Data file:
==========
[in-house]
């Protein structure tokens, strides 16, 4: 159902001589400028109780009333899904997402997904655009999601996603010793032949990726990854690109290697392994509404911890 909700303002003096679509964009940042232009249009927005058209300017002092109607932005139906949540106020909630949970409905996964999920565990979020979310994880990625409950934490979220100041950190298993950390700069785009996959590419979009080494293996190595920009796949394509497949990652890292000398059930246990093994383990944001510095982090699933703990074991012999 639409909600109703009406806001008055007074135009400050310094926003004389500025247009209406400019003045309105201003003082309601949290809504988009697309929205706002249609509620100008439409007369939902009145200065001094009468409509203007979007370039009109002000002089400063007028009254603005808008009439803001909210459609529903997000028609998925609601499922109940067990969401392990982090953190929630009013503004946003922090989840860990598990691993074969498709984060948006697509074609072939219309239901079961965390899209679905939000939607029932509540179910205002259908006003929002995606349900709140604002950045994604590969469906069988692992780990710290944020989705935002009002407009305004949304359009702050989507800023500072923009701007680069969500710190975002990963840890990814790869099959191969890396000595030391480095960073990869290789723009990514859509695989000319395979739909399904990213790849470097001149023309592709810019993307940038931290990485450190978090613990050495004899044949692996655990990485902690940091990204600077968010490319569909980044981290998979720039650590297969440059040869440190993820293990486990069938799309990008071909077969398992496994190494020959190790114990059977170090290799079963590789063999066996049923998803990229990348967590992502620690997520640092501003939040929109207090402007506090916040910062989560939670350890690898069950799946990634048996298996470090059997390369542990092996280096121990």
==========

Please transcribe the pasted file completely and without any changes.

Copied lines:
[in-house]
């Protein structure tokens, strides 16, 4: 159902001589400028109780009333899904997402997904655009999601996603010793032949990726990854690109290697392994509404911890 909700303002003096679509964009940042232009249009927005058209300017002092109607932005139906949540106020909630949970409905996964999920565990979020979310994880990625409950934490979220100041950190298993950390700069785009996959590419979009080494293996190595920009796949394509497949990652890292000398059930246990093994383990944001510095982090699933703990074991012999 639409909600109703009406806001008055007074135009400050310094926003004389500025247009209406400019003045309105201003003082309601949290809504988009697309929205706002249609509620100008439409007369939902009145200065001094009468409509203007979007370039009109002000002089400063007028009254603005808008009439803001909210459609529903997000028609998925609601499922109940067990969401392990982090953190929630009013503004946003922090989840860990598990691993074969498709984060948006697509074609072939219309239901079961965390899209679905939000939607029932509540179910205002259908006003929002995606349900709140604002950045994604590969469906069988692992780990710290944020989705935002009002407009305004949304359009702050989507800023500072923009701007680069969500710190975002990963840890990814790869099959191969890396000595030391480095960073990869290789723009990514859509695989000319395979739909399904990213790849470097001149023309592709810019993307940038931290990485450190978090613990050495004899044949692996655990990485902690940091990204600077968010490319569909980044981290998979720039650590297969440059040869440190993820293990486990069938799309990008071909077969398992496994190494020959190790114990059977170090290799079963590789063999066996049923998803990229990348967590992502620690997520640092501003939040929109207090402007506090916040910062989560939670350890690898069950799946990634048996298996470090059997390369542990092996280096121990």